Over the past two years there has been what looks like a combination of a beauty contest and a global race to announce corporate climate ambitions. There is a welcome expectation around companies playing their part in tackling the climate crisis. The UK Government has claimed that over 2,100 of the world’s largest companies have set net zero targets, with hundreds of asset managers and owners promising to manage “net zero” portfolios by 2050 or even earlier. Household names such as HSBC and Barclays have made “net zero” pledges. So what’s the problem?
At present, companies’ plans to actually deliver on the targets vary hugely – some aim to eliminate the majority of their operational and production emissions at source, through transitioning away from fossil fuel use; whereas others depend on a huge amount of so-called offsetting to “cancel out” their emissions by supporting a green initiative somewhere else in the world.
Shell’s global net zero scenario is a particularly egregious case in point, which relies on the creation of a new forest the size of Brazil.
Carbon offsetting can’t halt global warming
In order to meet the global goal of the Paris Agreement to limit warming to 1.5 degrees, the world’s leading climate scientists have agreed that carbon dioxide removal (CDR) – such as by offsetting by tree-planting – should only be used to offset the emissions that are hardest and most expensive to abate across the global economy.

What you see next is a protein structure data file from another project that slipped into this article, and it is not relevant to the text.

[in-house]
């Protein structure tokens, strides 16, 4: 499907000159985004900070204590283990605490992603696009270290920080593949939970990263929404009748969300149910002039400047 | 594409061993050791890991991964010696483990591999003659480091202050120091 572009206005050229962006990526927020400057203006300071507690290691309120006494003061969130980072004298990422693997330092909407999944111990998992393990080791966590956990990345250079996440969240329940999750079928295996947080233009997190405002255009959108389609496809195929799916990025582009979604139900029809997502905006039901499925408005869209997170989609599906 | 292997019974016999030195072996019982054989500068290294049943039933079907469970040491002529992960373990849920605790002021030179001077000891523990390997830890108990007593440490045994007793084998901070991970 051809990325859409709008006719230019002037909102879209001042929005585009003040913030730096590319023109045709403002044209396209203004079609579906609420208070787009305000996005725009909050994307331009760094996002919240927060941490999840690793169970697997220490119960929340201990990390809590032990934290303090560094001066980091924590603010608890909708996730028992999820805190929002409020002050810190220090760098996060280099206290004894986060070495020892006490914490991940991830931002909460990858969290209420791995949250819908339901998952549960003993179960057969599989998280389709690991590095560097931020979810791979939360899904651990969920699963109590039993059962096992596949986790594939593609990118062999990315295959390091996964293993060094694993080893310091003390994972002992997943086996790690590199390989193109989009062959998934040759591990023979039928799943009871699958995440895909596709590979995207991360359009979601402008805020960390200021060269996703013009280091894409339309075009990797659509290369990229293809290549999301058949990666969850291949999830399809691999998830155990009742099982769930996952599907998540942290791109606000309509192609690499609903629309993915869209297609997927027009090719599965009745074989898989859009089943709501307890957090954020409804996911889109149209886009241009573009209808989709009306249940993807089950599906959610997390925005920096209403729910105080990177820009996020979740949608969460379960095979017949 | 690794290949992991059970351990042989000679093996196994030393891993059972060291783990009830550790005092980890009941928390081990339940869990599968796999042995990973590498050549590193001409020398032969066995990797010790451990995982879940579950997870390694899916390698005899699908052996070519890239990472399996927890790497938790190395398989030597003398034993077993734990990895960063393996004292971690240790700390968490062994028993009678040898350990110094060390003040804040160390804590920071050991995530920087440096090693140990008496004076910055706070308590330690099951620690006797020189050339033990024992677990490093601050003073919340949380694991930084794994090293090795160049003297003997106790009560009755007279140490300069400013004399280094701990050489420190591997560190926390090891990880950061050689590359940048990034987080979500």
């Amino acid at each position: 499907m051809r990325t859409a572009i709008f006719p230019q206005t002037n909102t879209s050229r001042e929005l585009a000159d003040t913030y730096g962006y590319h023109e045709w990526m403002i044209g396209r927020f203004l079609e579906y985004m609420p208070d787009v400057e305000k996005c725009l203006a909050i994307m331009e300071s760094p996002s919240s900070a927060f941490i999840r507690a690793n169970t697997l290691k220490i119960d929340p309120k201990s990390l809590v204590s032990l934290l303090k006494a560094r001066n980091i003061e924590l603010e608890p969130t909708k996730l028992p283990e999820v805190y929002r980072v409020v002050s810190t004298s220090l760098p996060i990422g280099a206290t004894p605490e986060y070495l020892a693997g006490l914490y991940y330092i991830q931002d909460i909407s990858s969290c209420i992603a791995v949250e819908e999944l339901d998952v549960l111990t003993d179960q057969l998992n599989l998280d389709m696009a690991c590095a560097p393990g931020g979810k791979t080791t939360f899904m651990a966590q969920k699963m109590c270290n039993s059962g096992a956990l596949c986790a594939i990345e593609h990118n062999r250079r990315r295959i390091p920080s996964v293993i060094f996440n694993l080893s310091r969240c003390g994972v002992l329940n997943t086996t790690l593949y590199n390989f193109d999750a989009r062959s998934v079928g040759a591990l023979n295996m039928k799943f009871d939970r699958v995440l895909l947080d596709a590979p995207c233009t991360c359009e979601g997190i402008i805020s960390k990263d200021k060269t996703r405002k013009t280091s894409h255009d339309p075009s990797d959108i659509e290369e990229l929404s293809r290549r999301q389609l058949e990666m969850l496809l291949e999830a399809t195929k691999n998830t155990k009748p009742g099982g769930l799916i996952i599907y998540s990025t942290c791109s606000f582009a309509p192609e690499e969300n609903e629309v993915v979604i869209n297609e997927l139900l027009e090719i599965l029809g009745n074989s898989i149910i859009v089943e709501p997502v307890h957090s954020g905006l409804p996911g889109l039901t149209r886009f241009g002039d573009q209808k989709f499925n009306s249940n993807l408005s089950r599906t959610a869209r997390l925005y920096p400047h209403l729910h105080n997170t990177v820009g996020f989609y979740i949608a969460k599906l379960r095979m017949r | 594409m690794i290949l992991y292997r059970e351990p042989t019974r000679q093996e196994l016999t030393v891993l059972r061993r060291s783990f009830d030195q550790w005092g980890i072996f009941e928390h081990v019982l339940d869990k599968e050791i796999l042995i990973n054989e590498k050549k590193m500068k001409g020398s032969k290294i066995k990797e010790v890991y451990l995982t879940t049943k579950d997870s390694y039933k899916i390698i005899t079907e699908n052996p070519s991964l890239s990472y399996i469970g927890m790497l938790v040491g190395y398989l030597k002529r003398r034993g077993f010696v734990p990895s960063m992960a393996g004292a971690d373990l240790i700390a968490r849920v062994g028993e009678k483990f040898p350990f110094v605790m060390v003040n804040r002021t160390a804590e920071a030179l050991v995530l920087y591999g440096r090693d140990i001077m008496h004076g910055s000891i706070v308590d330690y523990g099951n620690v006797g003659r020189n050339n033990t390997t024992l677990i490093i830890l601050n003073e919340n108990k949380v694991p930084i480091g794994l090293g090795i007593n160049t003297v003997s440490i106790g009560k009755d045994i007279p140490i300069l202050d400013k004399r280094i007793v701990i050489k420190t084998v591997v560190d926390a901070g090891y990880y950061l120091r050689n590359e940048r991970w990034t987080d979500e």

In a world full of “uncertainty” (both real and imagined) this much is definite: CDR is not an alternative to emissions reduction, and in fact can only play a minority role in addressing climate change.
The limited role offsetting might play will necessarily vary by industry sector. But as an example, rough estimates suggest that power companies should not use CDR at all – 100% of their emissions need to be eliminated at source; whereas some parts of heavy industry, such as steel, cement and chemicals (where technical solutions for cutting emissions through production and operations are less clear) may need to rely on carbon dioxide removal to account for between 24–25% of their emissions by 2050.
But at present, there are no official rules or regulations to make sure that corporate decarbonisation plans don’t rely excessively on offsetting rather than properly eliminating carbon emissions in the first place – so the system is ripe for abuse.
Is a voluntary carbon market a climate solution or an investment opportunity? Or will it turn out to be neither?
Walking right into this mess is the world’s only “rock star” central banker, Mark Carney: the former Governor of the Bank of England, one of the founders of the Network for Greening the Financial System, the UN Special Envoy for Climate Action and Finance and UK Prime Minister Boris Johnson’s Finance Adviser for COP26. If anyone should recognise the looming environmental and governance challenges of monetising CDR Mark Carney should.
Yet Carney headed a “Taskforce for Scaling Voluntary Carbon Markets” (TSVCM), proposing increasing the size of that voluntary market in carbon offsets to $100bn a year – from the current level of around $300 million.